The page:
Social networks: Facebook / Telegram

The International Diabetes Federation


leading the global diabetes community since 1950
The International Diabetes Federation (IDF) is an umbrella organization of over 240 national diabetes associations in 168 countries and territories. It represents the interests of the growing number of people with diabetes and those at risk.

In 2000,
the International
Diabetes Federation
the publication
of the Atlas of Diabetes.
Since then,
this publication
has become
a source
of information
about diabetes,
which is cited
most often
in the world.
Mission of IDF:
IDF's mission is to promote diabetes care, prevention and a cure worldwide. IDF is engaged in action to tackle diabetes from the local to the global level ― from programmes at community level to worldwide awareness and advocacy initiatives.

The International Diabetes Federation is divided into seven regions, with the aim of strengthening the work of national diabetes associations and enhancing the collaboration between them.

The Federation's activities aim to influence policy, increase public awareness and encourage health improvement, promote the exchange of high-quality information about diabetes, and provide education for people with diabetes and their healthcare providers. IDF is associated with the Department of Public Information of the United Nations and is in official relations with the World Health Organization (WHO).
Contacts IDF

Social networks: Facebook /
            United Nations
            According to the United Nations, Ukraine will face population decline from year to year. Such estimates are based on demographic modeling, so they are susceptible to bias and error due to shortcomings in both the model and the data. Because future trends cannot be known exactly, population forecasts have a wide range of uncertainties.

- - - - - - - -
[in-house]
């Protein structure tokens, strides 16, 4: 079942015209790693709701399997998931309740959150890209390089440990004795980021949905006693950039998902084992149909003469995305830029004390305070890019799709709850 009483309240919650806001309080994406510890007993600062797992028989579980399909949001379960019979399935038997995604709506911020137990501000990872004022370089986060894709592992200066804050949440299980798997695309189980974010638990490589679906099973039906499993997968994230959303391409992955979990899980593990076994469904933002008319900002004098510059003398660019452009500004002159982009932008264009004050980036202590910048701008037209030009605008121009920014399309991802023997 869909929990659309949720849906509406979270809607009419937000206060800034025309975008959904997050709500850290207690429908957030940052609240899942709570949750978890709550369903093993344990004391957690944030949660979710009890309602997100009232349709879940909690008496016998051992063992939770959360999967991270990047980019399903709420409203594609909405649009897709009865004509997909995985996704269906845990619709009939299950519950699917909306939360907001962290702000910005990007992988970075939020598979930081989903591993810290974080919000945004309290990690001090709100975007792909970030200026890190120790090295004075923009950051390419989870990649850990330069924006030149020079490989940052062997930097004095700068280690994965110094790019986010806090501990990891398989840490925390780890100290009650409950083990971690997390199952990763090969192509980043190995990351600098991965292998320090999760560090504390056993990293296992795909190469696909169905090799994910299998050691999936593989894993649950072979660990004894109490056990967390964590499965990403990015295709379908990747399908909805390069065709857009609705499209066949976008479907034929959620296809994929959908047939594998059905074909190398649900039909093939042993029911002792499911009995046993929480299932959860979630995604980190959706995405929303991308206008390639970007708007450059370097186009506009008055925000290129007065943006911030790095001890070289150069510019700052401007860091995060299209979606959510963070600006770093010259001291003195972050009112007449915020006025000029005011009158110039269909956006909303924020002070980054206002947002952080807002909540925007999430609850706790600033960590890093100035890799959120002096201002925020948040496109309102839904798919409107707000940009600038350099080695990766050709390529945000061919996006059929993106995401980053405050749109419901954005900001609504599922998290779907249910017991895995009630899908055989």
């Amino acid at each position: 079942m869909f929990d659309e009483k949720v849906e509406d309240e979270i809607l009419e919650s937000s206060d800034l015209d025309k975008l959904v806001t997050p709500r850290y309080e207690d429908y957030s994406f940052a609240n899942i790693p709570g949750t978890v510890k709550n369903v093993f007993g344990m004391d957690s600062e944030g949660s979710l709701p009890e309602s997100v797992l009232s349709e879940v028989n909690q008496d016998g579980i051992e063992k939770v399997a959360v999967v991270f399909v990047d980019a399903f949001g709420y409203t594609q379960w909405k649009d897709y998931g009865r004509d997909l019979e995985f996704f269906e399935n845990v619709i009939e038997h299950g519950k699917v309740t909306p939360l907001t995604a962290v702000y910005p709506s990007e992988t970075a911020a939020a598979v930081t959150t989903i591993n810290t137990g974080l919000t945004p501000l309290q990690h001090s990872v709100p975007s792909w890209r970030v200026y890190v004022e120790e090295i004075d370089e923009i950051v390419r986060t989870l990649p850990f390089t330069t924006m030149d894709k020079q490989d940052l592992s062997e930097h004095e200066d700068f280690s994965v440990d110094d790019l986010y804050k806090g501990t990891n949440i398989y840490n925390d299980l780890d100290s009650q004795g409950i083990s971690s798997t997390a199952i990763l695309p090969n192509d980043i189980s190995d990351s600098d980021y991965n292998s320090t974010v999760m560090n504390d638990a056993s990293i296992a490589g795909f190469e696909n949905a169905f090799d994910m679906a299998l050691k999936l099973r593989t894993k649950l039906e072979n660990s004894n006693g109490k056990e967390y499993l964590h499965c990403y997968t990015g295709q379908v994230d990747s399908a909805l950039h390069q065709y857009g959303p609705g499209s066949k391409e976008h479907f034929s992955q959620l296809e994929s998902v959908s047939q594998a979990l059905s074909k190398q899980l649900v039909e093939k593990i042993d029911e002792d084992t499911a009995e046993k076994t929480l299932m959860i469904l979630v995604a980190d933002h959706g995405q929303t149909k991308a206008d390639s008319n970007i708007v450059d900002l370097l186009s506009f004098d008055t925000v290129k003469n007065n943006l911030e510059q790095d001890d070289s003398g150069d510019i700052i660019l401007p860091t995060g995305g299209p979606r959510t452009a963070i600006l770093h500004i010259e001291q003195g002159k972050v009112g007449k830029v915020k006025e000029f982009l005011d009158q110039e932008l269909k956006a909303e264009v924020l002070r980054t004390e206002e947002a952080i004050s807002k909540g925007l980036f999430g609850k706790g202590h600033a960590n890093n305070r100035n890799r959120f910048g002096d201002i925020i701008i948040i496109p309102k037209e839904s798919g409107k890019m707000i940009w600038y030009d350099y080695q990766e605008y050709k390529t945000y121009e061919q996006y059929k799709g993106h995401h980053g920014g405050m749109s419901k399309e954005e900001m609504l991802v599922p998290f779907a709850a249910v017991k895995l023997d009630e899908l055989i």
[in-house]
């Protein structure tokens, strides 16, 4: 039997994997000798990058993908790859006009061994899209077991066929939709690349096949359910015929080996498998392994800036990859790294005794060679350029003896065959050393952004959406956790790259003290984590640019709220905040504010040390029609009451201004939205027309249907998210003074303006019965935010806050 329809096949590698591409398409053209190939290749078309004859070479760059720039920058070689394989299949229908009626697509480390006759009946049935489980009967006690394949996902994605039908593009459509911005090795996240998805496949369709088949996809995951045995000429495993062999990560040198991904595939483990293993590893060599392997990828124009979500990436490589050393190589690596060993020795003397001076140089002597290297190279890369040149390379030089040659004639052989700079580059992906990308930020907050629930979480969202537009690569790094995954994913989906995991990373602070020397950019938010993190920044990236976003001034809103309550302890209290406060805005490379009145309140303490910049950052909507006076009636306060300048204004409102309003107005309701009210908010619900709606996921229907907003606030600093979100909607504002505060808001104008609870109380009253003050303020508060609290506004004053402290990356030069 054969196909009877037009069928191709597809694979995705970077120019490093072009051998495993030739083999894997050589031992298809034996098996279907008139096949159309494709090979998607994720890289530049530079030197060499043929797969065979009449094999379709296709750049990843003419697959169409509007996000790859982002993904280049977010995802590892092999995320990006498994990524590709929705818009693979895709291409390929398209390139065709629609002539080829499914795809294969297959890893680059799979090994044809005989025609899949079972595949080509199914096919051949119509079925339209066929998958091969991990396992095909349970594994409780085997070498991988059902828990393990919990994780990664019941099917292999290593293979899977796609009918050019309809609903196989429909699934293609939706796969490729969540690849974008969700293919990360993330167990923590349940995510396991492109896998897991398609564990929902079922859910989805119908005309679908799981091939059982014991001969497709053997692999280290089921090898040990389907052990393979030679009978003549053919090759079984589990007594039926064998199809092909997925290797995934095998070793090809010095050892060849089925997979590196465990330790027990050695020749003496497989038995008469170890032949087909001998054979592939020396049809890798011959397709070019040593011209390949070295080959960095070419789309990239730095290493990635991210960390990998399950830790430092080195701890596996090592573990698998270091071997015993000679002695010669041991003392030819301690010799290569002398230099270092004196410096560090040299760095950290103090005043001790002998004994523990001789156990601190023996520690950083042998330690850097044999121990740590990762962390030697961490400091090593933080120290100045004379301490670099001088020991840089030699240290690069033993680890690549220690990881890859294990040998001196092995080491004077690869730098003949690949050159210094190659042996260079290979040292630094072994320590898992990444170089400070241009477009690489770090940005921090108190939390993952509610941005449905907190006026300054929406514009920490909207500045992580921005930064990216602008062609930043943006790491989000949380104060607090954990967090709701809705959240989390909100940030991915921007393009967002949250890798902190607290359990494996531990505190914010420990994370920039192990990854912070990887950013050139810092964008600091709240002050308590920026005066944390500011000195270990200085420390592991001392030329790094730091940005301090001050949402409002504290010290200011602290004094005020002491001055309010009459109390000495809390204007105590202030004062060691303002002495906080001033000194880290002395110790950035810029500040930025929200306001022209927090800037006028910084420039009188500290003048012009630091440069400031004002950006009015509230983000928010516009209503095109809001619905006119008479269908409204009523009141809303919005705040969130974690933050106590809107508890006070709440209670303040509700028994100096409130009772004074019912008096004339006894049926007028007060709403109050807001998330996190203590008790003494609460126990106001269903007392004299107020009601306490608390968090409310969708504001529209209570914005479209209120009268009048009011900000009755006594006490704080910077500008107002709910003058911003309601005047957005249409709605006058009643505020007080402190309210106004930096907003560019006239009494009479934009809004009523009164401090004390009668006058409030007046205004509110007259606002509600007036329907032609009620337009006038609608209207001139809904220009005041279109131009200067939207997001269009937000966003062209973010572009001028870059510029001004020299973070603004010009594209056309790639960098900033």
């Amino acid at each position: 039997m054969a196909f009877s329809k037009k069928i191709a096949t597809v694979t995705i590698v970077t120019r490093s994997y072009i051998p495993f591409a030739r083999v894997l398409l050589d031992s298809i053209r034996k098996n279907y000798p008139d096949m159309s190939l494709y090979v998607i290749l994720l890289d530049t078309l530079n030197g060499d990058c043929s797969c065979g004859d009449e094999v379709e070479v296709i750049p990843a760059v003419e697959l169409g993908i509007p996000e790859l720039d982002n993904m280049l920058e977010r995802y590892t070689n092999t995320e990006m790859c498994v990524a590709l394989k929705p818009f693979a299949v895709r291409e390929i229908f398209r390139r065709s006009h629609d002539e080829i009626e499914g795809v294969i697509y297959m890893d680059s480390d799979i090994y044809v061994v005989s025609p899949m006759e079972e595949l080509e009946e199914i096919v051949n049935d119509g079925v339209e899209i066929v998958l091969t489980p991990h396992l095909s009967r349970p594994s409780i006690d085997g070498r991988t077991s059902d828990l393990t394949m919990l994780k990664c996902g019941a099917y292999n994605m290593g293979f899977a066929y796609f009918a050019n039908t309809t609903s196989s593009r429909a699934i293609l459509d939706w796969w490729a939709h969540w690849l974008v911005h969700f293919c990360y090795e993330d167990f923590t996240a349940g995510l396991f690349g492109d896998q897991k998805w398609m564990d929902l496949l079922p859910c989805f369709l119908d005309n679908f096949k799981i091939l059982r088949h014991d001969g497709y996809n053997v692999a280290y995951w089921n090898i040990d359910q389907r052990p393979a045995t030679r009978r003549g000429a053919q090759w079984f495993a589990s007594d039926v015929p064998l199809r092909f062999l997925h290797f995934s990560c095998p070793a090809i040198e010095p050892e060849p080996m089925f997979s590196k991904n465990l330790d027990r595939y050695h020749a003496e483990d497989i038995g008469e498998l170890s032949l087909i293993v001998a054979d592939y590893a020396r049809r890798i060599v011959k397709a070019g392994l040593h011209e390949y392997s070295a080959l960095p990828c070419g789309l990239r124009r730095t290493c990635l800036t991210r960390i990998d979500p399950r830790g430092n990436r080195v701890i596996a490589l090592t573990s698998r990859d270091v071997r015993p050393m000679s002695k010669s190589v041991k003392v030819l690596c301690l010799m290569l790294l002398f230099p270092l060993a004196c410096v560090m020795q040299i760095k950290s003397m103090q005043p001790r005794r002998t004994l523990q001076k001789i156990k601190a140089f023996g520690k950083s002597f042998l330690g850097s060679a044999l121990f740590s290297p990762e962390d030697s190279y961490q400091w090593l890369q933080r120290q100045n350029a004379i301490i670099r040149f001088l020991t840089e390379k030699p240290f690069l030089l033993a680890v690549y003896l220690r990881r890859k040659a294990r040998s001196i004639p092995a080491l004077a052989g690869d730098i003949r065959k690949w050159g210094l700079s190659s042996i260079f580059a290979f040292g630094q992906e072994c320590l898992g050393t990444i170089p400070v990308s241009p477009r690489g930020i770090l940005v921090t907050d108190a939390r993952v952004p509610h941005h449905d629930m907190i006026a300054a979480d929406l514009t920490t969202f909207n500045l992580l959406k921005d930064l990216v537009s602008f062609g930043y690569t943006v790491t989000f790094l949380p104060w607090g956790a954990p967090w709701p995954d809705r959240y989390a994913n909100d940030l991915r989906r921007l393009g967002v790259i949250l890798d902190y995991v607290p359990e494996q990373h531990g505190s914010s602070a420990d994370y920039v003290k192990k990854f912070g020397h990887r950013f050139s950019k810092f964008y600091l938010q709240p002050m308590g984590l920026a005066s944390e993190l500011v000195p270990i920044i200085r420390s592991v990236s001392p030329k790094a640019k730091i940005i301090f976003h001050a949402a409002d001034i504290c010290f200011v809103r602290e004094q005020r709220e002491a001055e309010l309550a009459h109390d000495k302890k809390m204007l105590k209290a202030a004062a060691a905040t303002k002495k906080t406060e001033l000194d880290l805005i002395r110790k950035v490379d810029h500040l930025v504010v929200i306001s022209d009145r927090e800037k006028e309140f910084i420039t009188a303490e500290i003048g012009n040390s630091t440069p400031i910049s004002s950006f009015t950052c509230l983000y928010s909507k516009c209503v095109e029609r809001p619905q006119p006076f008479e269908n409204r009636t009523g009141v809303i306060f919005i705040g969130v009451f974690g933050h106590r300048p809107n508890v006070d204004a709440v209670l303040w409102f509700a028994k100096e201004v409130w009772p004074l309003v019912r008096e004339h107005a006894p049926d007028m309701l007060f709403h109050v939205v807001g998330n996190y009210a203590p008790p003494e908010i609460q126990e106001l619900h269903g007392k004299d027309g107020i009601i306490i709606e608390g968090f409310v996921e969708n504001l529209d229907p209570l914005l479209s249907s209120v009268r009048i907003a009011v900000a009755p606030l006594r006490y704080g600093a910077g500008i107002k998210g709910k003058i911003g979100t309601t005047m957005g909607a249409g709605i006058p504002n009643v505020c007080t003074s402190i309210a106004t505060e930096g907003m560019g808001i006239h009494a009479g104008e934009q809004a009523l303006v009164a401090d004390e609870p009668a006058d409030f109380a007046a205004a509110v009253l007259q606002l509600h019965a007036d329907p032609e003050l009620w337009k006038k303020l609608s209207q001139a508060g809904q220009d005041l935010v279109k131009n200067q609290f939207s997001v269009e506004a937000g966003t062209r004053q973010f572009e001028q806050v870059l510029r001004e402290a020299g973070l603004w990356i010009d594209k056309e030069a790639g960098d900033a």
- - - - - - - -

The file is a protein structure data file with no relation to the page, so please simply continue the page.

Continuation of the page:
UN resolution
            on diabetes
            The UN resolution on the fight against the diabetes epidemic was adopted on December 20, 2006 at the 61st UN General Assembly. The document became the fourth of its kind in the history of the United Nations. The first three resolutions were devoted to the fight against infectious diseases - malaria, tuberculosis, HIV.

            In its message, the UN recognizes that diabetes is a chronic disabling disease that leads to severe complications and requires significant economic costs. Diabetes is a serious obligation for family members, but also for UN member states.

            For the first time, the Assembly drew the attention of governments around the world to the fact that diabetes poses as high a risk to the health of nations as epidemics of infectious diseases..

            The UN resolution called on all countries to establish national programs for the prevention, treatment and prevention of diabetes and its complications and to include them in public health programs, to raise public awareness about diabetes and its complications, on methods of its prevention and treatment, involving to this process educational programs and mass media. Since 2007, the United Nations has launched World Diabetes Day annually on November 14.